Monday, October 12, 2009

Boost Your Family’s Immunity

Flu season is fast approaching. This year parents are more concerned than usual due to the swine flu’s epidemic and its possible hard-hitting effect on young children. We all want to protect ourselves and our children. So how can we boost our family’s immunity and our body’s ability to resist disease?
Today, Judy Caplan, Registered Dietitian, Nutrition Editor for FAMILY Magazine and author of the children’s book Gobey Gets Full – Good Nutrition in a Nutshell (, shared tips on how to Boost Your Family’s Immunity during the Moms Like Me segment on WUSA9.
Judy suggests:
While there is no magic bullet to prevent coming down with a virus, you can reduce your chances of getting sick by improving the overall health of your body. Take a three pronged approach to building resistance:
· Get plenty of rest
· Exercise regularly
· And on the nutrition side, eat plenty of vegetables and foods high in vitamin A

Foods high in vitamin A help fight infections:

Studies show that Vitamin A and its metabolites play a role in immunity to infectious disease by keeping mucosal tissue healthy. Viruses often enter the body through mucus membranes. However this does not mean you should go out and start taking vitamin A supplements. Vitamin A supplements in large doses can cause liver toxicity. So instead of supplements, increase foods that are high in vitamin A.

Vitamin A rich foods:
In the vegetable group broccoli, carrots (either cooked or raw), kale, and spinach are very high in Vitamin A. Baked yams are also a good source. In the fruit department, apricots, cantaloupe, papaya, avocado and tomatoes are the best sources for Vitamin A. Yes avocados and tomatoes are technically fruits!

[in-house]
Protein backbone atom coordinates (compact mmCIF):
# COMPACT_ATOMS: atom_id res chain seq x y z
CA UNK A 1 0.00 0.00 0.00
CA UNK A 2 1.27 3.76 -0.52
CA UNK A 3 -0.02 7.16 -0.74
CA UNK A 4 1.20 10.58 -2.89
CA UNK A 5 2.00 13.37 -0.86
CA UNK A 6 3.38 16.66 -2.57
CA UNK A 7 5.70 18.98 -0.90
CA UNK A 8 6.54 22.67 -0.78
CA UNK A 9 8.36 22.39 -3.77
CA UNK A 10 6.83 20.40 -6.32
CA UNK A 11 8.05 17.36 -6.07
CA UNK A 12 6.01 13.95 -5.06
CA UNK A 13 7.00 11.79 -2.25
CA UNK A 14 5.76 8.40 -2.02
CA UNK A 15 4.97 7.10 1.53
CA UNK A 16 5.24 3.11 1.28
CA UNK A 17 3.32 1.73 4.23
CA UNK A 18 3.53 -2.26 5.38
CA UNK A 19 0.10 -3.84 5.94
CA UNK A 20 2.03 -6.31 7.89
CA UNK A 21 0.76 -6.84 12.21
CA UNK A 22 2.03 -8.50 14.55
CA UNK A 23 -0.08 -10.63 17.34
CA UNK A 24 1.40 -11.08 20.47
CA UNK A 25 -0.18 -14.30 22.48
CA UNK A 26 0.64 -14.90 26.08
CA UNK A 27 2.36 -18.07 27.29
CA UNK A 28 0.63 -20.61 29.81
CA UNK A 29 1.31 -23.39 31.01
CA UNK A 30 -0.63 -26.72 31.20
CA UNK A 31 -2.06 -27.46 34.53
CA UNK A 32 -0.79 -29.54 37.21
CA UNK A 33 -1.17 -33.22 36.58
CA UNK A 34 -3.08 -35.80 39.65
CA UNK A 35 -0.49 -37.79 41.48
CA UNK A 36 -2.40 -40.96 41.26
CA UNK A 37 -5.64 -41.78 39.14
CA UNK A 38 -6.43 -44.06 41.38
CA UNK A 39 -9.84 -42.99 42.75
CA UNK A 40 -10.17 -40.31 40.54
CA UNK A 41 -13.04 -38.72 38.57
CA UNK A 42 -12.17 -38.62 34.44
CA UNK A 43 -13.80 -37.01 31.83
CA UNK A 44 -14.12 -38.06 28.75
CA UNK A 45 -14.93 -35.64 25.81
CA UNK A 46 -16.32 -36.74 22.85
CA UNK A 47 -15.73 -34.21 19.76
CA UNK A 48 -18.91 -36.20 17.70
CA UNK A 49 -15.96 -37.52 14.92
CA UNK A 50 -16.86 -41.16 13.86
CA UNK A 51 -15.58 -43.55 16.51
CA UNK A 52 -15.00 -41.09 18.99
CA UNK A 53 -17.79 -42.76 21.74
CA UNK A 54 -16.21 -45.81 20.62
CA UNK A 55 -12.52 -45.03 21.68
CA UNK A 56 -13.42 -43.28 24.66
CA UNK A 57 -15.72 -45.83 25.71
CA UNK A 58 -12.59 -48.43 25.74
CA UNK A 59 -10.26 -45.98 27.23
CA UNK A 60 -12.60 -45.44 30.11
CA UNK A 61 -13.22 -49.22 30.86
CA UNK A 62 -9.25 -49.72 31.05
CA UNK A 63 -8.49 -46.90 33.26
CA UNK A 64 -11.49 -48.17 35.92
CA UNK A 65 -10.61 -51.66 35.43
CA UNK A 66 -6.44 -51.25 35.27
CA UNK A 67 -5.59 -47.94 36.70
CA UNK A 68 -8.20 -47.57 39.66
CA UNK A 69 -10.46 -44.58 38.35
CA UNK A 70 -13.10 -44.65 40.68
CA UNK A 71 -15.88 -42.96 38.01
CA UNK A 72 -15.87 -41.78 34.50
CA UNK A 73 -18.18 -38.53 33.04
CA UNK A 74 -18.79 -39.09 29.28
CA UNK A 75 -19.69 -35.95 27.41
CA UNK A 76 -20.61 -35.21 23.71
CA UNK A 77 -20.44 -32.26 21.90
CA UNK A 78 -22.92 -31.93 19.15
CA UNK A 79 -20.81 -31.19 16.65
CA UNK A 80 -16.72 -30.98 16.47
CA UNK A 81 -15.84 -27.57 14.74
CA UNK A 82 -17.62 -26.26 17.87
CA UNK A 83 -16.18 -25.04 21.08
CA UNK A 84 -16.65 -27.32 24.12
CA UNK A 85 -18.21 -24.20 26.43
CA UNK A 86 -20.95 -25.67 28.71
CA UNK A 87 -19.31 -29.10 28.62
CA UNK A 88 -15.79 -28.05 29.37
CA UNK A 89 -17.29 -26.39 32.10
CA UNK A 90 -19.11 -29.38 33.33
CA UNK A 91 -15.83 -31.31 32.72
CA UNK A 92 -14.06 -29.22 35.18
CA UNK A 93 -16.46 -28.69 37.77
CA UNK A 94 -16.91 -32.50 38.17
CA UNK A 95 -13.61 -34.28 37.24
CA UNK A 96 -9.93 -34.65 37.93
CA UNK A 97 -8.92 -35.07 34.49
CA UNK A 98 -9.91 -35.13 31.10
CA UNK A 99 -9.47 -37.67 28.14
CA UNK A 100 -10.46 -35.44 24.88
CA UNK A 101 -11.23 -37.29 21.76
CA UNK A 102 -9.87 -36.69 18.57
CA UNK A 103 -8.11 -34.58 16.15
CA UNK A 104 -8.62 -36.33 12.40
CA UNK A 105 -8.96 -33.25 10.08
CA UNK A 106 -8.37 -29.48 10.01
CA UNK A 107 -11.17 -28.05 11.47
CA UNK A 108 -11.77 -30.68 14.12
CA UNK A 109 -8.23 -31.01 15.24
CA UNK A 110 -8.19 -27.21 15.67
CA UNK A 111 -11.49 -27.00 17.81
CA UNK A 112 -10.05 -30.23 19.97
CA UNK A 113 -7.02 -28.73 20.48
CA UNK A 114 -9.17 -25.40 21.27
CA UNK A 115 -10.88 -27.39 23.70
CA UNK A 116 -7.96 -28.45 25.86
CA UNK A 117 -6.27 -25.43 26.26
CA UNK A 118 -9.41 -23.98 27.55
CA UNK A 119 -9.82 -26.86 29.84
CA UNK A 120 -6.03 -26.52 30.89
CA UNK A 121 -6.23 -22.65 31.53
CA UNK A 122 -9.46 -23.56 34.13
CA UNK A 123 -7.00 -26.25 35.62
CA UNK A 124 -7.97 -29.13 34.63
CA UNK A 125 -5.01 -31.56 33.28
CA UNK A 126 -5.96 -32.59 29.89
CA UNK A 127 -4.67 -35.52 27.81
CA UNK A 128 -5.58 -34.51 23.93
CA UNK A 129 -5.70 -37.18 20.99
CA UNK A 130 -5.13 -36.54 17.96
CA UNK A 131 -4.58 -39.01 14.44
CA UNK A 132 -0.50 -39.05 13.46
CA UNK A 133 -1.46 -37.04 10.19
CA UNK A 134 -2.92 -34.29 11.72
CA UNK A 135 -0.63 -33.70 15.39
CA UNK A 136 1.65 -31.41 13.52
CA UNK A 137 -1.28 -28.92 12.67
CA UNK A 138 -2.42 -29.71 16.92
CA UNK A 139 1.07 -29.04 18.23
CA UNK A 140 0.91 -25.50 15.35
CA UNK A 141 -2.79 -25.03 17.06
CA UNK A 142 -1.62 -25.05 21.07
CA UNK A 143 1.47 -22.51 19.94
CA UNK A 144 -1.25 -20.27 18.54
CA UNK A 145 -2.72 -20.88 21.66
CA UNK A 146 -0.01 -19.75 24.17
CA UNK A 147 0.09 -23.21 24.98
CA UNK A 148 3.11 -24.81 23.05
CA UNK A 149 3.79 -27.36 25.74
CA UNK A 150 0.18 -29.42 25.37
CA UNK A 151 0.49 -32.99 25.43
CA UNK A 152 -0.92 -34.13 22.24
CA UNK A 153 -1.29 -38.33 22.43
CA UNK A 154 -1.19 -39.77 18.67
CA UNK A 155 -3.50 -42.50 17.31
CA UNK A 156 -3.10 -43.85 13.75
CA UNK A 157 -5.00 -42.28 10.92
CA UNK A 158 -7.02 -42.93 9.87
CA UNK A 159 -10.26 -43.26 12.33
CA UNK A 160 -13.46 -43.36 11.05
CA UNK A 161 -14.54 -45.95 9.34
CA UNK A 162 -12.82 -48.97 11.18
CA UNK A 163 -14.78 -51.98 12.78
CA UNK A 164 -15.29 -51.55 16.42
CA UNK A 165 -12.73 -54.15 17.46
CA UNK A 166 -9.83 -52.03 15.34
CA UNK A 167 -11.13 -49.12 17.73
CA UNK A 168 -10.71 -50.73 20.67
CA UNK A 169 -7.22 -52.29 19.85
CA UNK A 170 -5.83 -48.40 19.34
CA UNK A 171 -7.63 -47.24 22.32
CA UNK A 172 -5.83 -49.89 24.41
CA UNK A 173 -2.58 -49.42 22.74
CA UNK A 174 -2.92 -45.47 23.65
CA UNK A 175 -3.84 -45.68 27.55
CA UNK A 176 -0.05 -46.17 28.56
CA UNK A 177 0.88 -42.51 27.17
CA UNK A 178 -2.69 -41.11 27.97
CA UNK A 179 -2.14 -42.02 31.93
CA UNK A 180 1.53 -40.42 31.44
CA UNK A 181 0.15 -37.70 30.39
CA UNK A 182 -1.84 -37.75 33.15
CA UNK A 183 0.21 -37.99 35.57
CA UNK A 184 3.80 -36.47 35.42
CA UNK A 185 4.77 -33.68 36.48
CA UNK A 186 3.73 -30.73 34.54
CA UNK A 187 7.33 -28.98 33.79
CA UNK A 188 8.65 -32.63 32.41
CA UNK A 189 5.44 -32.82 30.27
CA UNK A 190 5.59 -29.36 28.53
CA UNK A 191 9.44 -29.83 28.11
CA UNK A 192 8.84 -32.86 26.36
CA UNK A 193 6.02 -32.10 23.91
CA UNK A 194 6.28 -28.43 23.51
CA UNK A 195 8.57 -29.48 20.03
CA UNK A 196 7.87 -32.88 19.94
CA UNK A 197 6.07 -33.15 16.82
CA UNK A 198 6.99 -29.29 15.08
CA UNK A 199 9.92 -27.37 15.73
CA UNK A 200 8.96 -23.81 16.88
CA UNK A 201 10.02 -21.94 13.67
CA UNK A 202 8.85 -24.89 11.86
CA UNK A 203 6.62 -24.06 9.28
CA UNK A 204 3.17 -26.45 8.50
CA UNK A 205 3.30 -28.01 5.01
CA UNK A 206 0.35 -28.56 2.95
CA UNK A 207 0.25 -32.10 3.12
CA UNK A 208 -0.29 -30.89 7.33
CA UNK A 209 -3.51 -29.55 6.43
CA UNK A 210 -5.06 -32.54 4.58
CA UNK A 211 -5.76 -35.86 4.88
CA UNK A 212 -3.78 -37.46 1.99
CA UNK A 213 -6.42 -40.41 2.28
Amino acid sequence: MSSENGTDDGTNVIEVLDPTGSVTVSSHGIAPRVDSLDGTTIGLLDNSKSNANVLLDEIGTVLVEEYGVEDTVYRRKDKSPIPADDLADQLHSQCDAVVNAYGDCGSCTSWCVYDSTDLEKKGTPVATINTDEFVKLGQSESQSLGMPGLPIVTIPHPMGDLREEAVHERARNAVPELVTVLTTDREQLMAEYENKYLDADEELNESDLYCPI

How to work Vitamin A rich veggies into your diet on a daily basis:
Kids like dipping, so steam some broccoli and have them dip it in ranch dressing. Carrots are great in soups (so is broccoli), grated in salads, and baked in muffins and breads. You can make a delicious and healthy spinach and artichoke dip with low fat cheese, served hot with whole grain crackers. (We can post some recipes on the web site) Baked yams are also a hit with kids.
How to work in Vitamin A rich fruits into your diet on a daily basis:
Apricot jam can be spread on whole grain toast with natural peanut butter or added to plain yogurt. Dried apricots and papaya make a great sweet snack. But just eat a few as they are high in calories. Avocados are great as toppings on sandwiches, salads, and beans. Guacamole makes a great snack with baked whole grain chips.

For more articles and resources about how to “Boost Your Family’s Immunity,” visit the Washington FAMILY Magazine web site –

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